Endangered tree on Guam to be transplanted for firing range

Professor Thomas Marler, left, and Naval Facilities Engineering Command Marianas natural resources specialist James Cronin consider the logistics of removing a fadang tree from a construction site on Andersen Air Force Base during a survey in July 2012.


By ASSOCIATED PRESS Published: February 9, 2019

HAGATNA, Guam — An endangered native tree on Guam will have to be transplanted to make way for a new military firing range.

The Pacific Daily News reports the fadang used to be the most abundant tree in the U.S. territory. But the University of Guam says damage from the Asian cycad scale and caterpillars depleted the tree's numbers.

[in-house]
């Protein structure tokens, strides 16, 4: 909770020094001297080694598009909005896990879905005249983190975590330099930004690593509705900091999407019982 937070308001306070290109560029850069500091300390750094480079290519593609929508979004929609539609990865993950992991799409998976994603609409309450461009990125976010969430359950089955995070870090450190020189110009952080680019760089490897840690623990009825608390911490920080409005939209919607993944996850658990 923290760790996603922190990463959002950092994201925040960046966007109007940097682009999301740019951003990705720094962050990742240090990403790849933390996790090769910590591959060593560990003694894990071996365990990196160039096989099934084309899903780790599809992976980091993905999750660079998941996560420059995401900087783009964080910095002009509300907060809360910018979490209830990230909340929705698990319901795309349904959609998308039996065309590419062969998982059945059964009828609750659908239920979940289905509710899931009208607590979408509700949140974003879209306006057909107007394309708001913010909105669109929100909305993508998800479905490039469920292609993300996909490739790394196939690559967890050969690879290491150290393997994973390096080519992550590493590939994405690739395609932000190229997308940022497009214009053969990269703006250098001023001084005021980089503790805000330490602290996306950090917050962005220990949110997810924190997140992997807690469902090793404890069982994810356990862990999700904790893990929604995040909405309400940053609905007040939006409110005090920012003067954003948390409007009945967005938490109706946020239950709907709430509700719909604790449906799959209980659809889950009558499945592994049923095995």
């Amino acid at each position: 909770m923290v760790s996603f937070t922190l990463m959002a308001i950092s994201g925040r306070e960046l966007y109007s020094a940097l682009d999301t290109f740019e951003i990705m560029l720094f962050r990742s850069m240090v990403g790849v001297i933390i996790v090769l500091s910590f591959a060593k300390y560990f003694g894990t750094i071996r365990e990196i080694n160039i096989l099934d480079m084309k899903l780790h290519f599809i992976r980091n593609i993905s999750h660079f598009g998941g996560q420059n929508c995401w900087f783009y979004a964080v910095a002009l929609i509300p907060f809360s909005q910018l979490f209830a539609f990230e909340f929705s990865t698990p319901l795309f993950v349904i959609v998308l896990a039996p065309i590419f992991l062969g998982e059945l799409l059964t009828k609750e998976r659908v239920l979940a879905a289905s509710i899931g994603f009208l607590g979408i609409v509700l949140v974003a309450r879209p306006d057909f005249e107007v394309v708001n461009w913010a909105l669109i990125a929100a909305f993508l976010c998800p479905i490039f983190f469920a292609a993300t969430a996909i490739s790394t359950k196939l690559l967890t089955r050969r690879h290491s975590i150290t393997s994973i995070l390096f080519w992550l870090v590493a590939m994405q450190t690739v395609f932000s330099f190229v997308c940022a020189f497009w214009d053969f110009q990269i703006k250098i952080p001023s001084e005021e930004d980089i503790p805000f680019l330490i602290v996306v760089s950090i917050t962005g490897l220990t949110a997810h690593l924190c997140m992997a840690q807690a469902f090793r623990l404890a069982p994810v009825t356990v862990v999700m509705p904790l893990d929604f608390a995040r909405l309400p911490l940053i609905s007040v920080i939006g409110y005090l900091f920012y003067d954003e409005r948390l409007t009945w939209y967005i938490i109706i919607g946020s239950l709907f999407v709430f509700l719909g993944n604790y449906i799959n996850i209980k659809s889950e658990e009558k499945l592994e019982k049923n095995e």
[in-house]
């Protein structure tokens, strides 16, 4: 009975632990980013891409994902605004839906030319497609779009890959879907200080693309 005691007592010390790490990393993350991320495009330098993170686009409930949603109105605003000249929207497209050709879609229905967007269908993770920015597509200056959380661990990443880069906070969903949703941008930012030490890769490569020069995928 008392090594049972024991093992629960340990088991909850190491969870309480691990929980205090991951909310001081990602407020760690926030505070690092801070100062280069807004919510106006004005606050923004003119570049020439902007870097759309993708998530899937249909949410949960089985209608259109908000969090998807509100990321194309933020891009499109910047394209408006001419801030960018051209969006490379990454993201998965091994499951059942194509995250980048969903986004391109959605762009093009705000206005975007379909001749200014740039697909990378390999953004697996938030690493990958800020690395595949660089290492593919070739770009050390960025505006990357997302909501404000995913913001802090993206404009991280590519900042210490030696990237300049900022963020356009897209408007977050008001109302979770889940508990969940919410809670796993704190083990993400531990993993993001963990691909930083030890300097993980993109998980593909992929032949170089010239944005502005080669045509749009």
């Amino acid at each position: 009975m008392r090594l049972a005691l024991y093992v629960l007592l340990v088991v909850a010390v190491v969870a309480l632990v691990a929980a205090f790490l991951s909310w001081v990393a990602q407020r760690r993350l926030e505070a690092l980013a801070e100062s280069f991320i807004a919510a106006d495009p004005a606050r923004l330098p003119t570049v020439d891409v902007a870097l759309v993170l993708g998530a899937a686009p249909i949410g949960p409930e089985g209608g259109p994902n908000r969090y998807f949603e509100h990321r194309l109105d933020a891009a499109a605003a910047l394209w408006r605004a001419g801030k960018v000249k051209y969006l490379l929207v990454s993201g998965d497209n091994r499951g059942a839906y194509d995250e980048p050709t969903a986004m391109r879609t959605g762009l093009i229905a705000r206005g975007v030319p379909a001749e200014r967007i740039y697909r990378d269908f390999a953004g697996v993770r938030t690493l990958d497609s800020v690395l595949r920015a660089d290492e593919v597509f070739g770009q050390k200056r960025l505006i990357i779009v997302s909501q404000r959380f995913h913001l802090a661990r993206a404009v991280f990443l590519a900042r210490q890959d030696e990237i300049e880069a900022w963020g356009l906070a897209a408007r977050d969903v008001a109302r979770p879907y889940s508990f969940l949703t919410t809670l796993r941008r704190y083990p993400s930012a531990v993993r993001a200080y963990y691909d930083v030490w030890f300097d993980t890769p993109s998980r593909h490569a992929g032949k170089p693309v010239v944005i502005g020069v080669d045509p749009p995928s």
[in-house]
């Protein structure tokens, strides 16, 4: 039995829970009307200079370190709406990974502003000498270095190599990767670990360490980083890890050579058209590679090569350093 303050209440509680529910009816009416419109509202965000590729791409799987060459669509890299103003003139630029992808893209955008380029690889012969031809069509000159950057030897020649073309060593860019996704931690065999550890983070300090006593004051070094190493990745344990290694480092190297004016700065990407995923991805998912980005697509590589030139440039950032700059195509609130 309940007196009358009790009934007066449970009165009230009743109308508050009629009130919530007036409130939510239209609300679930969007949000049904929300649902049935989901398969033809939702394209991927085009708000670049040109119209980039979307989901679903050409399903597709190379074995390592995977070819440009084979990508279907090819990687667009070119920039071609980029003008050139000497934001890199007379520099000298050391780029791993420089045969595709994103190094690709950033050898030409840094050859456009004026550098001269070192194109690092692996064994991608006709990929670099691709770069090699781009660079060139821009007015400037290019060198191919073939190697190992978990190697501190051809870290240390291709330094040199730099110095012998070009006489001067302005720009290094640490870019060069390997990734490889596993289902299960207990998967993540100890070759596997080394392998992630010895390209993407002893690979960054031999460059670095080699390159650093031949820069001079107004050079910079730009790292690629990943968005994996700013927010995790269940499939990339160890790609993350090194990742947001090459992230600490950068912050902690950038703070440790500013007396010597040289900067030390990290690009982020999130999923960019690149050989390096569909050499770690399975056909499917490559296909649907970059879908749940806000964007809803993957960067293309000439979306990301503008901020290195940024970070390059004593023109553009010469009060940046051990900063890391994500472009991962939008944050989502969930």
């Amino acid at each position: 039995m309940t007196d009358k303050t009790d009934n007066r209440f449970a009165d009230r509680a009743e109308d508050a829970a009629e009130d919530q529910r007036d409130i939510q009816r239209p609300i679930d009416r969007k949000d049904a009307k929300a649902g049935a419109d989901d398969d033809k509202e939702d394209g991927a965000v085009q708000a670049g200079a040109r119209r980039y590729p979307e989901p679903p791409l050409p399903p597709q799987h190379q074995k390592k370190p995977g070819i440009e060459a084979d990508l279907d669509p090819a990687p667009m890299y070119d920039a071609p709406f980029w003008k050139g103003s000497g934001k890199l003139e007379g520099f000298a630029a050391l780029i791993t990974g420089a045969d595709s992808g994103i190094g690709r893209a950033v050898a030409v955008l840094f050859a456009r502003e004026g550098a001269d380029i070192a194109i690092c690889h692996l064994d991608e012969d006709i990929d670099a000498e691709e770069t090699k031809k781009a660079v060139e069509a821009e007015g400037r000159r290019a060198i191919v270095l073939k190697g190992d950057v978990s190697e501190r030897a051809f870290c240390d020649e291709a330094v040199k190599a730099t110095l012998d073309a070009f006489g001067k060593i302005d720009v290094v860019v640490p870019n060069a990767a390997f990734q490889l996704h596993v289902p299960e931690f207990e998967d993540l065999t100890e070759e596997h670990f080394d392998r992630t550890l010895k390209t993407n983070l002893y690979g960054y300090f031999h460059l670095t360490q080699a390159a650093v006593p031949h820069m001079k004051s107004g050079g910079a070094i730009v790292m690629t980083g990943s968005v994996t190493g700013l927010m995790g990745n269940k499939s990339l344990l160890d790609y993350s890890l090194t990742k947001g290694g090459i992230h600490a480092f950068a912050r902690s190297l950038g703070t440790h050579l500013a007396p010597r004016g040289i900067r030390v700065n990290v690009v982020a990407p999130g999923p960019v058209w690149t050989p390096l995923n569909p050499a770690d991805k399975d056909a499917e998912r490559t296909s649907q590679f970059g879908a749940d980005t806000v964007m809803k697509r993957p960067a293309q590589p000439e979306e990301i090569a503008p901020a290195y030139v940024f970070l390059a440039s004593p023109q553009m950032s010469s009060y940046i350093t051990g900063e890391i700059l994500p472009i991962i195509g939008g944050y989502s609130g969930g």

Firing range construction will require clearing 89 acres of native limestone forest and 110 acres of disturbed limestone at Andersen Air Force Base.

Work to clear the forest is not expected to start for several months. Roadwork has already started.

The military awarded Black Construction Corp. a $78 million contract for the live-fire training range complex in 2017. The firing range will support U.S. Marines who are moving to Guam from Okinawa, Japan.

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